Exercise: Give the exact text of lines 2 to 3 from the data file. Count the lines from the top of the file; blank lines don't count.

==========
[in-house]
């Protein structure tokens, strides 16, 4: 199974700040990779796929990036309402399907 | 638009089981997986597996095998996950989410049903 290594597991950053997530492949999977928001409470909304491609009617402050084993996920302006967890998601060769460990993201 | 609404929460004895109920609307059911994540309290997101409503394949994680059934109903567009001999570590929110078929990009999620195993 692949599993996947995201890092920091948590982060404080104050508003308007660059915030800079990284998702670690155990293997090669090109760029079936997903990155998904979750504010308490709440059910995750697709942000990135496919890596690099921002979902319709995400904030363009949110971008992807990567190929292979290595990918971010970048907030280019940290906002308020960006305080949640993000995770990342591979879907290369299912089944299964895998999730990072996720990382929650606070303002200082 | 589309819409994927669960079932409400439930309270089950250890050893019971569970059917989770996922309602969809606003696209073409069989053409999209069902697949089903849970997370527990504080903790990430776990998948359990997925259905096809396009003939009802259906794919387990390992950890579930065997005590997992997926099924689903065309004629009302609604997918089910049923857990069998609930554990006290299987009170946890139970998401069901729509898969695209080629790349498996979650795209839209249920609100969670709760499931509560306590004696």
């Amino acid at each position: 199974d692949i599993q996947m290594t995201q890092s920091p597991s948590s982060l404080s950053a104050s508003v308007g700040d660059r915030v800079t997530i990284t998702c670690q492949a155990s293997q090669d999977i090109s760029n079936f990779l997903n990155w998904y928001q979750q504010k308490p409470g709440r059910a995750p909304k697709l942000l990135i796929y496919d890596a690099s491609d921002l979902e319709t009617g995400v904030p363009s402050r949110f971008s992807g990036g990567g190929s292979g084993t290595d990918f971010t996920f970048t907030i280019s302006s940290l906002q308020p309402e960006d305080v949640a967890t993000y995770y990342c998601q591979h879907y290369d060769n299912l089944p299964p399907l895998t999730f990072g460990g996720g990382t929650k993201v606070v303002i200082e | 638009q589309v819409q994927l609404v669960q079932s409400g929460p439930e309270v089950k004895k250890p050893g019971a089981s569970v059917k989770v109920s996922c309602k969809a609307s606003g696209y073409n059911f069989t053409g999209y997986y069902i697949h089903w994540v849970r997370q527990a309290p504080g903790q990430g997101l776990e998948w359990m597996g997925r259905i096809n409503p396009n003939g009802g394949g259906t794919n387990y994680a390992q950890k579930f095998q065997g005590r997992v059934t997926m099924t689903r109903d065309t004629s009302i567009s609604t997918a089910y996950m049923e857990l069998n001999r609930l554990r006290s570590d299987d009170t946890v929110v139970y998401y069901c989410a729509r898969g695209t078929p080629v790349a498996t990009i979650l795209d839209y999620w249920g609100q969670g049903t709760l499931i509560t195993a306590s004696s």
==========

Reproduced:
């Protein structure tokens, strides 16, 4: 199974700040990779796929990036309402399907 | 638009089981997986597996095998996950989410049903 290594597991950053997530492949999977928001409470909304491609009617402050084993996920302006967890998601060769460990993201 | 609404929460004895109920609307059911994540309290997101409503394949994680059934109903567009001999570590929110078929990009999620195993 692949599993996947995201890092920091948590982060404080104050508003308007660059915030800079990284998702670690155990293997090669090109760029079936997903990155998904979750504010308490709440059910995750697709942000990135496919890596690099921002979902319709995400904030363009949110971008992807990567190929292979290595990918971010970048907030280019940290906002308020960006305080949640993000995770990342591979879907290369299912089944299964895998999730990072996720990382929650606070303002200082 | 589309819409994927669960079932409400439930309270089950250890050893019971569970059917989770996922309602969809606003696209073409069989053409999209069902697949089903849970997370527990504080903790990430776990998948359990997925259905096809396009003939009802259906794919387990390992950890579930065997005590997992997926099924689903065309004629009302609604997918089910049923857990069998609930554990006290299987009170946890139970998401069901729509898969695209080629790349498996979650795209839209249920609100969670709760499931509560306590004696």
């Amino acid at each position: 199974d692949i599993q996947m290594t995201q890092s920091p597991s948590s982060l404080s950053a104050s508003v308007g700040d660059r915030v800079t997530i990284t998702c670690q492949a155990s293997q090669d999977i090109s760029n079936f990779l997903n990155w998904y928001q979750q504010k308490p409470g709440r059910a995750p909304k697709l942000l990135i796929y496919d890596a690099s491609d921002l979902e319709t009617g995400v904030p363009s402050r949110f971008s992807g990036g990567g190929s292979g084993t290595d990918f971010t996920f970048t907030i280019s302006s940290l906002q308020p309402e960006d305080v949640a967890t993000y995770y990342c998601q591979h879907y290369d060769n299912l089944p299964p399907l895998t999730f990072g460990g996720g990382t929650k993201v606070v303002i200082e | 638009q589309v819409q994927l609404v669960q079932s409400g929460p439930e309270v089950k004895k250890p050893g019971a089981s569970v059917k989770v109920s996922c309602k969809a609307s606003g696209y073409n059911f069989t053409g999209y997986y069902i697949h089903w994540v849970r997370q527990a309290p504080g903790q990430g997101l776990e998948w359990m597996g997925r259905i096809n409503p396009n003939g009802g394949g259906t794919n387990y994680a390992q950890k579930f095998q065997g005590r997992v059934t997926m099924t689903r109903d065309t004629s009302i567009s609604t997918a089910y996950m049923e857990l069998n001999r609930l554990r006290s570590d299987d009170t946890v929110v139970y998401y069901c989410a729509r898969g695209t078929p080629v790349a498996t990009i979650l795209d839209y999620w249920g609100q969670g049903t709760l499931i509560t195993a306590s004696s």